Meet 'Bingo from Bingville'
courtesy photo Bing Crosby, a former Washingtonian, is shown in 1937 alongside a concrete block autographed by the famous 1930s crooner for the just-started KELA radio station. The block can still be seen at the south Centralia station.

According to an Oct. 29, 1987, Daily Chronicle story, we learn that crooner Bing Crosby was expected to attend the opening dedication ceremony of KELA radio in 1937. A last-minute Hollywood commitment, however, forced him to cancel, so Crosby sent his foot and handprint in concrete instead.

In lieu of that visit, Centralia Mayor D.O. Nugent and Chehalis Mayor Louis A. Vimont, on Nov. 5, 1937, dropped the entrance block into place at what is now Clear Channel KELA/KMNT, where it can still be seen. It reads, "Best Wishes KELA … Bing."

Why would Bing Crosby even consider visiting Lewis County, Wash.? Read on:

"The year was 1846. James Polk was president. Our government sent Captain Nathaniel Crosby Jr., in his ship, the O.C. Raymond, with a cargo of supplies for those emigrants who, ill prepared, had crossed the plains to seek their fortunes in the Oregon Territory.

"He arrived," according to a Daughters of the Pioneers of Washington item found in the Lewis County Historical Museum files, "at the mouth of the Columbia River in 1847, continued up the Columbia and Willamette River to about where the Morrison Ridge at Portland, Oregon is today. Portland at that time was but a collection of a few log cabins, a short distance from Oregon City. Here he sent his crew ashore to build a log cabin for his cargo."

The captain became so impressed with the climate and the prospects of that area that he encouraged relatives to move west - and move west they did.

"They left their homes in Wiscasset, Maine, and in 1849, sailed from New York, in the brig, 'Grecian,' which they had purchased for the trip, arriving in Portland in March 1850, having rounded the Horn in pleasant weather."

There were three Nathaniel Crosbys in Portland in 1850: Nathaniel Sr., Nathaniel Jr. (the captain) and Nathaniel III. Also among them were Alfred Crosby, Capt. Clanrick Crosby and their families.

"The Alfred Crosby family settled in Astoria, Oregon; Captain Nathaniel Crosby Jr. went back to sea; Nathaniel Crosby Sr. and son Captain Clanrick Crosby, with their families, including 13 year old Nathaniel III, came on to Tumwater. They built a general store and bought the grist mill from the Simmons, which was run by water power of the Tumwater Falls."

Nathaniel III grew up in Tumwater, and there he built a home in 1860 for his bride, Cordellia Jane Smith. The couple had two sons - Frank and Harry Lowe Crosby.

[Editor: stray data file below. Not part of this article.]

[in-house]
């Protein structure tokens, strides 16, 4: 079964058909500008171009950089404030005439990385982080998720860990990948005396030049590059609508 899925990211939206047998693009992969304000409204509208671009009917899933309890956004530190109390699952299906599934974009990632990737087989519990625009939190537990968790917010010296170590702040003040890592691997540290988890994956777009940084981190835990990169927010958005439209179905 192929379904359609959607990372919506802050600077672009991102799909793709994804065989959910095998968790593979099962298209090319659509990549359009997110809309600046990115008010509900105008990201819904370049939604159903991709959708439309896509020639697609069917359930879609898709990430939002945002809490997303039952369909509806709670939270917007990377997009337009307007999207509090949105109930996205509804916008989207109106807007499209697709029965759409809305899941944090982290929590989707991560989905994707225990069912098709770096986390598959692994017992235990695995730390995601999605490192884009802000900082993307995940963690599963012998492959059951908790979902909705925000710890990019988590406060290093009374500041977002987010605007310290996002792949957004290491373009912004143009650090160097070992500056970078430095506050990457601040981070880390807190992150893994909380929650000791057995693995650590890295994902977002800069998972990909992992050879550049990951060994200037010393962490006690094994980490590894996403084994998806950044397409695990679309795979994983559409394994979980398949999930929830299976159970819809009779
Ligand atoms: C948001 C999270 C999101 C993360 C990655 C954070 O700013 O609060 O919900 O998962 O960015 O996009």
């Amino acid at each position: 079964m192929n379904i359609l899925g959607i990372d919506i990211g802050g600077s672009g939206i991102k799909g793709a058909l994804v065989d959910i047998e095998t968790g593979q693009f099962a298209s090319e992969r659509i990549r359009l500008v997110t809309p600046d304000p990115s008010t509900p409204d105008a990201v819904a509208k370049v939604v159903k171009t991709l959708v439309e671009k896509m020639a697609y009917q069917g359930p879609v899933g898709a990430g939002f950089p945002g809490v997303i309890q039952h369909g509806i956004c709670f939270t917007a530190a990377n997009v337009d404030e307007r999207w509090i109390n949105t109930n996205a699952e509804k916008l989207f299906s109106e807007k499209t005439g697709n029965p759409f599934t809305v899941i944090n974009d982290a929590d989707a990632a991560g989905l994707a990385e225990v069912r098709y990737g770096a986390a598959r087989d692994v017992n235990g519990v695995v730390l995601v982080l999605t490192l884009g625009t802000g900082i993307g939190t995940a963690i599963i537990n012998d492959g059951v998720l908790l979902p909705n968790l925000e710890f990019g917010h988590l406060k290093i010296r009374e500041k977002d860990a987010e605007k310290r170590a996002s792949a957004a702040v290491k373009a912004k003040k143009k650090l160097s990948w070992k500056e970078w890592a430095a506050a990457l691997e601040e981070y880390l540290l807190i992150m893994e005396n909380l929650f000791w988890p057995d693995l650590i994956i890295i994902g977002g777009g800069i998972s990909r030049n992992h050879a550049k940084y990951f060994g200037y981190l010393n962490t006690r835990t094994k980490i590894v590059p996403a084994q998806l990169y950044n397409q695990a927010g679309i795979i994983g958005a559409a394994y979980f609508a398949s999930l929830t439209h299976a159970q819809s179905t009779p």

On Jan. 4, 1884, Harry Lowe Crosby married Catherine Harrigan in Tacoma. In the same city, their son, Harry Lillis "Bing" Crosby, was born on May 3, 1903. He was the fourth of his parents' seven offspring.

In an Associated Press story dated May 12, 2003, we learn that, "Before he became the dominant radio crooner of the 1930s, Harry Lillis 'Bing' Crosby studied law, pounded on mail-order drums and developed his syrupy baritone in a band here (in Spokane)."

Crosby never graduated from Gonzaga, having left there in his senior year in 1925 to concentrate on a music career. Nonetheless, the school considers him its most famous alumnus, even awarding him an honorary doctorate in 1937.

The young Bing Crosby moved with his family to Spokane in 1906 when his father got a job as a bookkeeper for a brewery. He died in 1977 while playing golf in Spain, and was buried in Los Angeles.

The story about how Harry Crosby became known as Bing Crosby goes as follows: He and a friend enjoyed a comic strip called "Bingville Bugle." The neighbor began calling him "Bingo from Bingville," a name eventually shortened to Bing.

KELA, the station he honored with his autograph, was started in 1937 by three Twin Cities businessmen. The trio included J. Elroy McCaw, Arthur C. St. John and Cecil Gwinn.

In 1937, the very wealthy J. Elroy McCaw, secretary-manager of the corporation, declared that KELA was the first station established in the state since 1928, and the only one outside Seattle.

J. Elroy McCaw's fortune was, unfortunately for his family, lost after he died of a stroke in 1969. Creditors had filed numerous claims and lawsuits against the estate, which was declared bankrupt. All this brought about the sale of the family mansion, yacht and other assets.

One of J. Elroy McCaw's sons, Craig McCaw, became a cellular telephone industry pioneer who became the principal force in McCaw Cellular Communications, which became AT&T Wireless, based in Redmond. Craig McCaw's youngest brother, billionaire Keith McCaw, headed the company's paging business until 1986 and served as a director until 1991.

Keith McCaw died on Dec. 15, 2002 in a hot tub incident that was ruled accidental. According to a Jan. 7, 2003, Chronicle story on the death, we learn:

"According to an undated Daily Chronicle story, one of the KELA's salesmen, Joe Chytil, purchased the station in 1965. Chytil then purchased KGME-FM Radio, Centralia, in 1968, a station now known as KMNT-FM. Jane Chytil and the couple's children owned the station until it was purchased by Jacor Broadcasting. Currently KELA is owned by Clear Channel Broadcasting."

Pat Jones is The Chronicle's lifestyle editor. She may be reached by e-mail at pjones@chronline.com, or by telephoning 807-8226. The Lewis County Historical Museum's Internet address is www.lewiscountymuseum.org.

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